How to Handle Brown Spots on Lawn Segments

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If you do a quick search for the features buyers want to see most in a home, and time and time again, you’ll come across curb appeal, and the key to excellent curb appeal is an immaculate lawn. In addition, many HOAs have guidelines regarding lawn condition, and it literally pays to keep your front and backyards looking tidy.

Brown spots on the lawn are the bane of any homeowner looking to create a beautifully landscaped section. They tend to appear more in winter, when temperatures drop (even just slightly) and the moisture levels rise. One sign of an approaching winter in South Florida is that it becomes easier to manage pests like mosquitos.

If you’re struggling with lawn care in winter gardens, read on for our guide to recognizing and getting rid of brown spots.

What Causes Brown Spots on Your Lawn?

Outside of your lawn being under or over-watered, in most cases, patches of brown on your winter lawn are the result of a disease. And the most likely culprit is some kind of fungus.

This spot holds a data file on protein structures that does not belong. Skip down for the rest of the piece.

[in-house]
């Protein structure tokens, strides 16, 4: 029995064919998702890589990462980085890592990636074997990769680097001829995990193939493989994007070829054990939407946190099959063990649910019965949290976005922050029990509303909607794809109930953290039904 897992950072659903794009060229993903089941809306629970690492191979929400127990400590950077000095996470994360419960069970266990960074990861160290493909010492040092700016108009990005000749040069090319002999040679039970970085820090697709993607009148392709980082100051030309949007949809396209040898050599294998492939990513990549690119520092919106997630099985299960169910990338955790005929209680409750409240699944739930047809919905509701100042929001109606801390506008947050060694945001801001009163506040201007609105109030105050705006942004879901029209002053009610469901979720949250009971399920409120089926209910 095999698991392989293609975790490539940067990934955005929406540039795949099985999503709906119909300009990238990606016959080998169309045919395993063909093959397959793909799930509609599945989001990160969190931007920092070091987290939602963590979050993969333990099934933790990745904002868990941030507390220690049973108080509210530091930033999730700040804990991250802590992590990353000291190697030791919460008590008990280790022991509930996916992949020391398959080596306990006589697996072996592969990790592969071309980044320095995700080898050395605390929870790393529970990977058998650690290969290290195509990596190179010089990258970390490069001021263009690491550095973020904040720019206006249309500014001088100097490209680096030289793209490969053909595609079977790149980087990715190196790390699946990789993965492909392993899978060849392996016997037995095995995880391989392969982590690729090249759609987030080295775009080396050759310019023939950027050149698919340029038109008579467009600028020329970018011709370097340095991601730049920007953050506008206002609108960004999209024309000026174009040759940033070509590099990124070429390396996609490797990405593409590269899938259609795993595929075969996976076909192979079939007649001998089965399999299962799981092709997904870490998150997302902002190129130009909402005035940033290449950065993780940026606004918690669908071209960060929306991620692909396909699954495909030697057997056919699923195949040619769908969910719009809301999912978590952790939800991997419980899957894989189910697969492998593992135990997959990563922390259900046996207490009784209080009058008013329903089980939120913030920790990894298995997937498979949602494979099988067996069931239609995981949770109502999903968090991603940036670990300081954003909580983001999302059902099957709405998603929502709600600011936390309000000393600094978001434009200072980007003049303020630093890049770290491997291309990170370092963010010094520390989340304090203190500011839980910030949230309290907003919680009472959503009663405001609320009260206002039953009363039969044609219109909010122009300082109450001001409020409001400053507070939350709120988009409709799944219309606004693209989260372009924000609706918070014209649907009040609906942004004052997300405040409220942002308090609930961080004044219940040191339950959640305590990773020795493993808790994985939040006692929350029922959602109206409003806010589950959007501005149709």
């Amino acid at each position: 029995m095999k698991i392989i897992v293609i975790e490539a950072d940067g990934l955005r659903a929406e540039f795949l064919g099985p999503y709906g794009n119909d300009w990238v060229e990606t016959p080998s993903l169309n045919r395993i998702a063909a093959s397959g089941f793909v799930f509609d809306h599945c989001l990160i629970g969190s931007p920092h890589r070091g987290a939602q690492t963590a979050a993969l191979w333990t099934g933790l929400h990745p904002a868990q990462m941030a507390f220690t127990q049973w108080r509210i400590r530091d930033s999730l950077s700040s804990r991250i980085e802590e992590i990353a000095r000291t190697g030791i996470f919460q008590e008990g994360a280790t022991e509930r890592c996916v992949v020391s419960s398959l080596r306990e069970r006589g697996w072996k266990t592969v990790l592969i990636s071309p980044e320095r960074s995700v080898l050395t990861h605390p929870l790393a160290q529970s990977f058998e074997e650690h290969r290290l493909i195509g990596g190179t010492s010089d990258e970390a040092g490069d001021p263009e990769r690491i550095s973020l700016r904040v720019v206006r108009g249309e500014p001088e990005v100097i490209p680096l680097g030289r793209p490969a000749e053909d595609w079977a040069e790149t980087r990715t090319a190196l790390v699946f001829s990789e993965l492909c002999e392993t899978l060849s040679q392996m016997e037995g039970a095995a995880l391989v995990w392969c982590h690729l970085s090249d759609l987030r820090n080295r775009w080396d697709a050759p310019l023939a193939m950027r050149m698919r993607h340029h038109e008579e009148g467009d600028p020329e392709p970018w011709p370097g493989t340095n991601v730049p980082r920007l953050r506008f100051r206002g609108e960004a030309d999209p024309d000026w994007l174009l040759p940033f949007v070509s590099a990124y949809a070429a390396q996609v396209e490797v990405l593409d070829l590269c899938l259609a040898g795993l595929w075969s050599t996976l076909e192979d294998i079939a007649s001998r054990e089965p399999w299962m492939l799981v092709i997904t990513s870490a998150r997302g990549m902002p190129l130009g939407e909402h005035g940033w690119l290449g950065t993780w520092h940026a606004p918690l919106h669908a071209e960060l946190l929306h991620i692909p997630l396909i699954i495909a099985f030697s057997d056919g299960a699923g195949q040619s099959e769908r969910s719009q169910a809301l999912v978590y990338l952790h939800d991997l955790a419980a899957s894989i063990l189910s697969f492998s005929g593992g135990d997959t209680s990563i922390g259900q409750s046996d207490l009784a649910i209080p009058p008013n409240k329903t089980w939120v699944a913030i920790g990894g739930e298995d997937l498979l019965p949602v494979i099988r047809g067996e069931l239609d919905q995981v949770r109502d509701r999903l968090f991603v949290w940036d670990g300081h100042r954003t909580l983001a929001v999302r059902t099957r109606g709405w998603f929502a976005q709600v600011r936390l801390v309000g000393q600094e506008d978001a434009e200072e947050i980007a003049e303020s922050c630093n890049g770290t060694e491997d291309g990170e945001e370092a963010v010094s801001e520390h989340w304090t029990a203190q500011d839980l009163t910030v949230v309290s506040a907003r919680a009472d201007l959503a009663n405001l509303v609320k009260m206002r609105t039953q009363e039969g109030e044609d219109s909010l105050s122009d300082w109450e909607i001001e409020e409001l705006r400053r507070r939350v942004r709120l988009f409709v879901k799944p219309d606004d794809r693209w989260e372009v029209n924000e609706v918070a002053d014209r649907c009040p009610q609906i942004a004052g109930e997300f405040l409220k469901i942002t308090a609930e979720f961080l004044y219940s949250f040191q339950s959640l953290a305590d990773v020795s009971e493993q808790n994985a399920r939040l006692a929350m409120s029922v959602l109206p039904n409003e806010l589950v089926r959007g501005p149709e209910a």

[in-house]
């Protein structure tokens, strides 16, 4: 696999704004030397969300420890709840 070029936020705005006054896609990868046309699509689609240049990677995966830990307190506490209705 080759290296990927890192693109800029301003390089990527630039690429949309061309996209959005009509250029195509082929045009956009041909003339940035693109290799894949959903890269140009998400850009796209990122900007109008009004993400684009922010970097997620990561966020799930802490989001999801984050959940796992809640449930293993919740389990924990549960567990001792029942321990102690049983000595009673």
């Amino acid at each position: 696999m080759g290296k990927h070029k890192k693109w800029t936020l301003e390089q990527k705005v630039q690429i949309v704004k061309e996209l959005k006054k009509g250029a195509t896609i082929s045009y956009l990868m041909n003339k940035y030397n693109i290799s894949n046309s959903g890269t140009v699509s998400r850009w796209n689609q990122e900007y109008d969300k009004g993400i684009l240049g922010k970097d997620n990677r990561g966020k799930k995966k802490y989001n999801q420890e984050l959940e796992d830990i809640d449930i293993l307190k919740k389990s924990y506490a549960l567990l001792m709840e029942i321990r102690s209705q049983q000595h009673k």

Rust Fungus

If you notice the blades of grass in your lawn slowly turning from lush green to a yellow-brown, orange, or gold color, you might have a developing case of rust fungus. At first, you’ll see tiny flecks of color, but later, these grow larger, darken, and spread across your lawn. Infected leaves droop, and your lawn becomes sparse.

This fungus spreads by releasing its microscopic spores into the air. To the human eye, they simply look like a rusty-colored powder.

Rust fungus loves damp, dark conditions, spreading more rapidly in the spring to fall. But it can occur during the winter months in some parts of Florida.

Brown Patch Disease

This is one of the most common winter lawn diseases in Florida. Brown patch disease is most prevalent between November and May because it prefers temperatures below 80 degrees.

Though this aggressive fungus starts as a tiny patch in one part of your lawn, it spreads quickly. You will see the grass blades turn yellow, then red or brown. Finally, once they’re dead, they’ll resemble the color of straw.